The now rare video mag format was something I watched religiously as it transcended from VHS to DVD into the digital void. Pre-Insta, where the only knowledge of a rider came in the form of a conscious interview piece. Props to ‘Props’ for the deeper understanding of our culture.

I could list so many videos & I will.

The rear scene, time vortex, 40th rave - December 16 2023, by Doug Underhill

Etnies 'Forward' is a must. Dave Parrick’s editing style, the feel of footage shot on film, the ELITE team which was made up of every rider you wanted to see, spanning all riding styles. This video was on daily repeat for years. I first watched it in the first week I left home to live independently from the family abode. It signifies the first days of adulthood for me, the same time I got a full-time job and saved enough money with my first pay cheque to buy my first proper decent set up, a hench AF Metal Burma, with 45 tooth metal sprocket and pitchforks. What a time to be alive. Taj’s full speed curve wall to table is still one of my favourite clips ever filmed, a joint first with Steven Hamilton’s ‘Trafaelio’ monstrous wheelchair access hop to wallride down a story high building with all kinds of horrible things sticking out of the wall. Hamilton’s song ‘Cement mixer’ by Clinic became stuck in my brain for eternity and it put me on a path to listening to heaps more bands on the ‘Domino’ Record label.

Australian video classics obviously need a mention too, a big influence since moving to this continent (I’ve spent half my life on unceded Aboriginal land). ‘How Hard Is It’ taught me how world class the underground WestOZ BMX scene is on an international scale. ‘Spots’ by Toby Orchard was class, nice soundtrack, clean editing and stacks of quality Adrian ‘Gonz’ Galaz footy. The Tassie films were sick, ‘Pussies’ & ‘Two Wheels & Pub Meals’ stands out for me, probably for nostalgia.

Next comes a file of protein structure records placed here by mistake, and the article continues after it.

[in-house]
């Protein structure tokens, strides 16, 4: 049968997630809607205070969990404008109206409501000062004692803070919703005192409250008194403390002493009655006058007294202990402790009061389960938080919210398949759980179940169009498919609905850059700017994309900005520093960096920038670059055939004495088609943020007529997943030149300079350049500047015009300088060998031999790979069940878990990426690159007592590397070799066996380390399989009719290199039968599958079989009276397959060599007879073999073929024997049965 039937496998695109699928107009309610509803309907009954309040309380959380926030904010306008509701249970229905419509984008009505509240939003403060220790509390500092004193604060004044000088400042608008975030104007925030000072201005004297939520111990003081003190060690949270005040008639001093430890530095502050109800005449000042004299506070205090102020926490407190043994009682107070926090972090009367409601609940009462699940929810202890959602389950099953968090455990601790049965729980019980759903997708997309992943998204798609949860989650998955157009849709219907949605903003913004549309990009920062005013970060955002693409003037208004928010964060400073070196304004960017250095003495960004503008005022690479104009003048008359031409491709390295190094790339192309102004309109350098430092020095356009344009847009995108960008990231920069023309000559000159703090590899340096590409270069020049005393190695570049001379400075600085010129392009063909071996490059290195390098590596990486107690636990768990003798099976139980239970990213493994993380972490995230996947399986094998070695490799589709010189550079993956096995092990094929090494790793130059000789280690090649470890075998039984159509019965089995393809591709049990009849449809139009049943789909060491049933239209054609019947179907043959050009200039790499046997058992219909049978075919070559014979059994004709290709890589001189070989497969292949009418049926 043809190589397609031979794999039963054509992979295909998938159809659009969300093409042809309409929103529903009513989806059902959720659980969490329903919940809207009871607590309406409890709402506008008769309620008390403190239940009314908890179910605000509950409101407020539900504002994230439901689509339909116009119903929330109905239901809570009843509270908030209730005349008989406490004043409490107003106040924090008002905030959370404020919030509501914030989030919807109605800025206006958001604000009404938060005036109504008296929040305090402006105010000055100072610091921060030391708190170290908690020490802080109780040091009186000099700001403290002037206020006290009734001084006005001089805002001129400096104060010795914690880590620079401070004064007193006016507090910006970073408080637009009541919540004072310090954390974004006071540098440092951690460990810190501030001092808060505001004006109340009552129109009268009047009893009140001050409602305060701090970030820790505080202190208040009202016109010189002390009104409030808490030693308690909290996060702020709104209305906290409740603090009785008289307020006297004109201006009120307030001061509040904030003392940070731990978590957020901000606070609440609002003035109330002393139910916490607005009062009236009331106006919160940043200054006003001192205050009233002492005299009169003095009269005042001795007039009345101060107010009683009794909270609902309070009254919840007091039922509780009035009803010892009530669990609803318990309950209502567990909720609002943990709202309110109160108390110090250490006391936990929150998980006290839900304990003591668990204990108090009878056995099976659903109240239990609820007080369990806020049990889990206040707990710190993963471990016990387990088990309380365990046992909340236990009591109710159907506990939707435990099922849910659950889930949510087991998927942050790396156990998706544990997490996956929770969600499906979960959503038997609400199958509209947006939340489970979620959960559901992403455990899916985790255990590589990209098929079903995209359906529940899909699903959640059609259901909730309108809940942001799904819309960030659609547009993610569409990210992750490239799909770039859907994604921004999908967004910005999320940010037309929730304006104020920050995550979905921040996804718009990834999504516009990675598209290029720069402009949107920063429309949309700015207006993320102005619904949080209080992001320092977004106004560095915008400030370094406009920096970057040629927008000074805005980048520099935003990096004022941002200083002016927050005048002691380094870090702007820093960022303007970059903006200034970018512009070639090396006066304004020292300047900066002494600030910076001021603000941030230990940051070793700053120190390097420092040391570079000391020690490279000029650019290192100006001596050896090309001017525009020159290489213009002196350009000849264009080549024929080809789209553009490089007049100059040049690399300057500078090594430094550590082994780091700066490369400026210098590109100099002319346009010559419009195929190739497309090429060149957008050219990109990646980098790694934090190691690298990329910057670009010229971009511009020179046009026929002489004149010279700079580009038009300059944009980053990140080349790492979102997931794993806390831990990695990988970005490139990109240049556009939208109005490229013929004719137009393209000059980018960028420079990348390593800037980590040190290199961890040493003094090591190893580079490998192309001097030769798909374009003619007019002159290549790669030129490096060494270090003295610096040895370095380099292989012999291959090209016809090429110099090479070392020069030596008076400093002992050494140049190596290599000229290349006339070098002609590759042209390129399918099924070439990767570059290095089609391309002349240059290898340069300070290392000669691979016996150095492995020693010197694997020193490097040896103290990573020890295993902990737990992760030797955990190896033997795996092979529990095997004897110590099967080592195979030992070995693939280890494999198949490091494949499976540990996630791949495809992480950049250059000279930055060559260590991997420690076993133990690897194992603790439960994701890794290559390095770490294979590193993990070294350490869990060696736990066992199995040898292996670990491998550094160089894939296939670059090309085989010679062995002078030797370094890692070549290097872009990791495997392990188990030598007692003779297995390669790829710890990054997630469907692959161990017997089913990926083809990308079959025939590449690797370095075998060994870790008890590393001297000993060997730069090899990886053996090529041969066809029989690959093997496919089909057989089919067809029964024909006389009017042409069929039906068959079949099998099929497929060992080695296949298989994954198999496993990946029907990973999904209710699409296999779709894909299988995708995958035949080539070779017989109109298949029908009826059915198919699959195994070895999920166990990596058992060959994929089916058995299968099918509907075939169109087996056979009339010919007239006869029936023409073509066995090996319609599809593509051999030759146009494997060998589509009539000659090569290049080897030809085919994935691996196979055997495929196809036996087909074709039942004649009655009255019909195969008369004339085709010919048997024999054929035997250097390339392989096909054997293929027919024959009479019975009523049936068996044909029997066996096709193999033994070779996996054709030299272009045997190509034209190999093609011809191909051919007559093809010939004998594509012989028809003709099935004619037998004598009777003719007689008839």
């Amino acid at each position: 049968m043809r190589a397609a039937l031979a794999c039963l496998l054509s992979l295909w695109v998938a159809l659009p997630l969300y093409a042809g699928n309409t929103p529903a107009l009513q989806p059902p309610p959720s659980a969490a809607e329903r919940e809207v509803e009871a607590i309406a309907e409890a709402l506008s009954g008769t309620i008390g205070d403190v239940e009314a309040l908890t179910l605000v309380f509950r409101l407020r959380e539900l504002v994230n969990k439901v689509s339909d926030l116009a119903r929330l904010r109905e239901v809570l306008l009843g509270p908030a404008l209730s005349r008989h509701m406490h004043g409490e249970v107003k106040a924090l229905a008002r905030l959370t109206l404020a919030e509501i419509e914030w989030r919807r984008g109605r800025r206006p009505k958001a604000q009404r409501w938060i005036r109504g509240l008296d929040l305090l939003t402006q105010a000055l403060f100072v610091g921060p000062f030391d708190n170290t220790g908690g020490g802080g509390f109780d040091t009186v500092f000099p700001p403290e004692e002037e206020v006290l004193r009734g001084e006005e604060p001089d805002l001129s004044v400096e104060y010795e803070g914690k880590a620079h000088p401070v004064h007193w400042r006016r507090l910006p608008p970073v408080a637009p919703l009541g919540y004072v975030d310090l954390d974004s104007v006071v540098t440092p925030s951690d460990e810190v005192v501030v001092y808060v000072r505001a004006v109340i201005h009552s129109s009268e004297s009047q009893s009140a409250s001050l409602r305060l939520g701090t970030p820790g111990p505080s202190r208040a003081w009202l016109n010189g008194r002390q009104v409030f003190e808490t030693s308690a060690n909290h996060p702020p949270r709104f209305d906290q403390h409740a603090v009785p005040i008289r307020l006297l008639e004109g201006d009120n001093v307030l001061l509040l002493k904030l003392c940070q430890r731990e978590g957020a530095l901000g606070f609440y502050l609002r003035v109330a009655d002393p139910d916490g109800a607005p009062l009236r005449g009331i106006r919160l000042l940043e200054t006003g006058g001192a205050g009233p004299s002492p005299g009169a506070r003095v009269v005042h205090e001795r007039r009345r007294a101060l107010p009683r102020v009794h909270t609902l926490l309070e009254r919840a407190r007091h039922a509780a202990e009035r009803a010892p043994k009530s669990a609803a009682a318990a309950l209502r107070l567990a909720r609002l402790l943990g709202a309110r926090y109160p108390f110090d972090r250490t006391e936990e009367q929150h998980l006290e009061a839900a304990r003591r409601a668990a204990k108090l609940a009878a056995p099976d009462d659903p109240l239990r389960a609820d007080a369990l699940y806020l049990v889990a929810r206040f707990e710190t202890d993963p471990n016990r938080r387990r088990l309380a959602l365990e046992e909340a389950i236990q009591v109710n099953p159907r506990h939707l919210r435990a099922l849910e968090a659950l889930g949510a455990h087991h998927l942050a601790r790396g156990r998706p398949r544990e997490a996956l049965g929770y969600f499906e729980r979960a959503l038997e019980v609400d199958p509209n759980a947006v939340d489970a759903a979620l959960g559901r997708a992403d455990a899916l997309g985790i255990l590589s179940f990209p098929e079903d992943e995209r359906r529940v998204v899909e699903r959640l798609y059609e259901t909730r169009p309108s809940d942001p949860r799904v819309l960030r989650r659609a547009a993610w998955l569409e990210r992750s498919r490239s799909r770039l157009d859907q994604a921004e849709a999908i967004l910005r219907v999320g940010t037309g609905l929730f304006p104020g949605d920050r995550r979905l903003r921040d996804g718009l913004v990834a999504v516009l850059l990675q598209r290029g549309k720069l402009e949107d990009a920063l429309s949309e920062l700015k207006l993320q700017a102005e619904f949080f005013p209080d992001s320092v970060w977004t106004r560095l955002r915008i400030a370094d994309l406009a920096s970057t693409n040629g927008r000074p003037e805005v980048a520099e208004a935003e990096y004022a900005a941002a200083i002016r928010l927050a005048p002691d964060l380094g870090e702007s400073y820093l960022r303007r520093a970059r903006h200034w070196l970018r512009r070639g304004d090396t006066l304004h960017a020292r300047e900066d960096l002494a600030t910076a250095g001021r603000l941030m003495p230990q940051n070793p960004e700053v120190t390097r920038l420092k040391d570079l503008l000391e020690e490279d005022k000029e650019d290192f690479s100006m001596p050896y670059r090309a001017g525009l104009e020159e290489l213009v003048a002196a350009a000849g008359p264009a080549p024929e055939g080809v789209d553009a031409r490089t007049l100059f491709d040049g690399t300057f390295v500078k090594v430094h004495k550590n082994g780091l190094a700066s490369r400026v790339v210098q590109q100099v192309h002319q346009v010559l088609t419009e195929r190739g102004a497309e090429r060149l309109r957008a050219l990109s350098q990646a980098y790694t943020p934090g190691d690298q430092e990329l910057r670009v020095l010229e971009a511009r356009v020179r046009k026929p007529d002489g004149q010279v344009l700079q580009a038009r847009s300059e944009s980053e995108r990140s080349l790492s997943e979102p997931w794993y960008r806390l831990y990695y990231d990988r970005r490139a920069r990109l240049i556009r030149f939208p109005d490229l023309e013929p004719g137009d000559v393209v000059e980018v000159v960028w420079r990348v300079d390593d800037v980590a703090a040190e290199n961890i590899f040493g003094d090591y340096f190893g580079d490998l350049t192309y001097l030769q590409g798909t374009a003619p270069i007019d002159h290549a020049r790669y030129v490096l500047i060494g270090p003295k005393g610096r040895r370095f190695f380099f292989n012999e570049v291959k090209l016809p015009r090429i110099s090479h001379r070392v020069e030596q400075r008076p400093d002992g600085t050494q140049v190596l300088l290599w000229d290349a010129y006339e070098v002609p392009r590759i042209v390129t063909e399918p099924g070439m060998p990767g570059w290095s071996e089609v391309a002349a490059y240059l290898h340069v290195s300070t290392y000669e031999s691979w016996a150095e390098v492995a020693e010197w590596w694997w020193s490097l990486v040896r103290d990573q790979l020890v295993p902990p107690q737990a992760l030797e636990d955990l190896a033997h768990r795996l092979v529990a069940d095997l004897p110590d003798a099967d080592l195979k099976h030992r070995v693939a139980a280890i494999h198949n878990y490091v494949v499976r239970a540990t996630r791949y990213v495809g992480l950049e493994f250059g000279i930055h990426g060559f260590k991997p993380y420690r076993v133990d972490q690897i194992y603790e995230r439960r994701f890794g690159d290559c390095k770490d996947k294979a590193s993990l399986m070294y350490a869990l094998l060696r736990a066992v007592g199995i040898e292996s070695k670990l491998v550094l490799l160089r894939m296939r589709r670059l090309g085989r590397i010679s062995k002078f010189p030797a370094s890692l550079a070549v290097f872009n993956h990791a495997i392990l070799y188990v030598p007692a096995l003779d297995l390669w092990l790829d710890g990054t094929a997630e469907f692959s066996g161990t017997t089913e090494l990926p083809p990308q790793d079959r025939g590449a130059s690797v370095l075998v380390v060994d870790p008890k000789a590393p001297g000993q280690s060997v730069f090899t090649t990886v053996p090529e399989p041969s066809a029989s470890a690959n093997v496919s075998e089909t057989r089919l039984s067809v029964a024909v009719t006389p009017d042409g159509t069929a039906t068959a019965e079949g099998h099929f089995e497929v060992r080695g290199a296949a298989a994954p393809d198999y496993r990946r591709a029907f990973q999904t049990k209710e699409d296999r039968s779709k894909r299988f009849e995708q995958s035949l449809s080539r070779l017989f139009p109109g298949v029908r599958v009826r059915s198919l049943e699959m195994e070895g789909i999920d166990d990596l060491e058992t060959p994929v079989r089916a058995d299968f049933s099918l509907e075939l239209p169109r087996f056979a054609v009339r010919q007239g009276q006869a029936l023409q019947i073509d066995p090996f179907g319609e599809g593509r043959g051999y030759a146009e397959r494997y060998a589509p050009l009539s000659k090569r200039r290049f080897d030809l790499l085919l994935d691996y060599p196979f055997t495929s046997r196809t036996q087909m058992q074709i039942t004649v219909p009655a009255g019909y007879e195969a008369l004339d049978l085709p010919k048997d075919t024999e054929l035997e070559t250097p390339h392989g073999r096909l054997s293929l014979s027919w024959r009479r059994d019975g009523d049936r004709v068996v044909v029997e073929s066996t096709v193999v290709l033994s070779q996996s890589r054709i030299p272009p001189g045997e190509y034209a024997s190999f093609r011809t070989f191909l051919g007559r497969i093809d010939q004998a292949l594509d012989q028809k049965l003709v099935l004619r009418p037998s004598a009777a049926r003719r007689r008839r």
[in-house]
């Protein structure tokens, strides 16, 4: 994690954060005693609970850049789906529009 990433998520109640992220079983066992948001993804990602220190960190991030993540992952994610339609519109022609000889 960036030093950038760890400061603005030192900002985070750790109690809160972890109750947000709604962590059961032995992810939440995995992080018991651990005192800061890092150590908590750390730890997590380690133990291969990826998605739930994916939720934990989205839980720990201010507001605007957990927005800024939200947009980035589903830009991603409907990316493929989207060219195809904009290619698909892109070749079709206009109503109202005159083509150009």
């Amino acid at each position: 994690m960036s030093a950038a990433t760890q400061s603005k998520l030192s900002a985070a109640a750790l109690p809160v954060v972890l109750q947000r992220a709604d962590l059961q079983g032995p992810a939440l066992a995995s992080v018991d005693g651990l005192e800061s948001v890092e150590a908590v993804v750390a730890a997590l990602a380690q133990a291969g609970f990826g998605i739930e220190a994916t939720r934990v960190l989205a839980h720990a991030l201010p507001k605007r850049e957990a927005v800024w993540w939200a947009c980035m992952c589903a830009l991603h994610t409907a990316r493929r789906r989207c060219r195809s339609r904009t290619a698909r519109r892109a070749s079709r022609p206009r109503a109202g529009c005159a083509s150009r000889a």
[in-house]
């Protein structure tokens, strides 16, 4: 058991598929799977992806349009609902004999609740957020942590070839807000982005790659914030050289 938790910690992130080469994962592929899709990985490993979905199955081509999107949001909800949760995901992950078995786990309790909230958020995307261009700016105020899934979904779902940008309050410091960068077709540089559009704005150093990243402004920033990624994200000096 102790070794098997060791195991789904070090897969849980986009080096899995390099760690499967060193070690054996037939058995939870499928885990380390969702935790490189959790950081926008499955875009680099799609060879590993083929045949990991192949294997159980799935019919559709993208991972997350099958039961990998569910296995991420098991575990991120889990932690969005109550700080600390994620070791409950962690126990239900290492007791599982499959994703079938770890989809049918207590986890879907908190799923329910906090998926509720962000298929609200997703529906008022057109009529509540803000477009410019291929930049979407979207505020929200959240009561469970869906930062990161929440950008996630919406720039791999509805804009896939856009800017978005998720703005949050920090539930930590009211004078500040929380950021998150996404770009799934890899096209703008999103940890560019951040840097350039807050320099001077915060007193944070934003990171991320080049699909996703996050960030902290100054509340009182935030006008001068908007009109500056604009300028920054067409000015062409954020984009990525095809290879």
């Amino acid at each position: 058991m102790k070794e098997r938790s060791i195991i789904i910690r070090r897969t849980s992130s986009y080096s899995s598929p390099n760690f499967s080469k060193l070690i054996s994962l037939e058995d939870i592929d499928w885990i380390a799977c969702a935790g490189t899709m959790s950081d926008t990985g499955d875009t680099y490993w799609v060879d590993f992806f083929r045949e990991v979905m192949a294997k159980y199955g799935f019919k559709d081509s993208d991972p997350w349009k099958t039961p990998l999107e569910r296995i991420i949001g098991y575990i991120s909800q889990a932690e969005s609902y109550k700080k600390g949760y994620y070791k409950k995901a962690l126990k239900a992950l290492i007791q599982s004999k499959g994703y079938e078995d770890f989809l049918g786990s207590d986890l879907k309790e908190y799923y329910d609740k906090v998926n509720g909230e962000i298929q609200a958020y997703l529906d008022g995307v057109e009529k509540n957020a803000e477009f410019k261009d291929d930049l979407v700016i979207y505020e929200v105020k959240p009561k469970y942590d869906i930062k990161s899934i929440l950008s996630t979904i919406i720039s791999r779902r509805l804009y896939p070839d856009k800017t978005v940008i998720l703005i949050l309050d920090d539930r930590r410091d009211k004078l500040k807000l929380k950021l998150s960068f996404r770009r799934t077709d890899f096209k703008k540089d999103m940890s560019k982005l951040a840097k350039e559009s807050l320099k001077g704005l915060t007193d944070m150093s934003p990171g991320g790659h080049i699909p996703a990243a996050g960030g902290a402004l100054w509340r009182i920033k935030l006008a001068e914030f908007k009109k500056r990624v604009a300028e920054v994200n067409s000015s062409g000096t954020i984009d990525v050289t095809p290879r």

Jimpool dub, by Techie

Defero creations are primo and every Flagz edit is full of antics and comedy GOLD, his Anchor BMX ads might be the best contribution to BMX he has made. Naturally there’s bias here after years of living on the same block as the shop and working there, but those videos slap. The Anchor/Defero video with Beechy’s loop ender to The Drones is cinematic prowess! Bullmix also harnessed comedy well, mixed with DIY soundtracks, Vermane’s emergence of editing talent has since been transferred to the hilarious viral ‘Bikepacking Sucks’ edits. Shout out to Dave Cragg too!

Doug Underhill has proven to the nation that a filmer can be the lynchpin of a city’s entire scene with his numerous releases, Adelaide BMX wouldn’t be the same without his dedication, documentation and energy. I can’t forget the Rollcall/Untitled video mags, I’m a huge fan of anything Benny Savage has created, particularly outside of BMX in the art world.

LUX 'Aeterna' was brutal. 2020’s ‘Thats What’s Up’, simply for Mike Vockenson’s face melting gap onto that roof in Perth, I’ve visited the spot and it’s no joke. Stuart ‘Doc’ Dolley’s BHP ‘Meet Your Enemies’ section is still legendary. ‘Run At Me Slut’ changed the game worldwide. Respect to The Drain Kids & B-Town for their productions too. All of the above are true underground icons.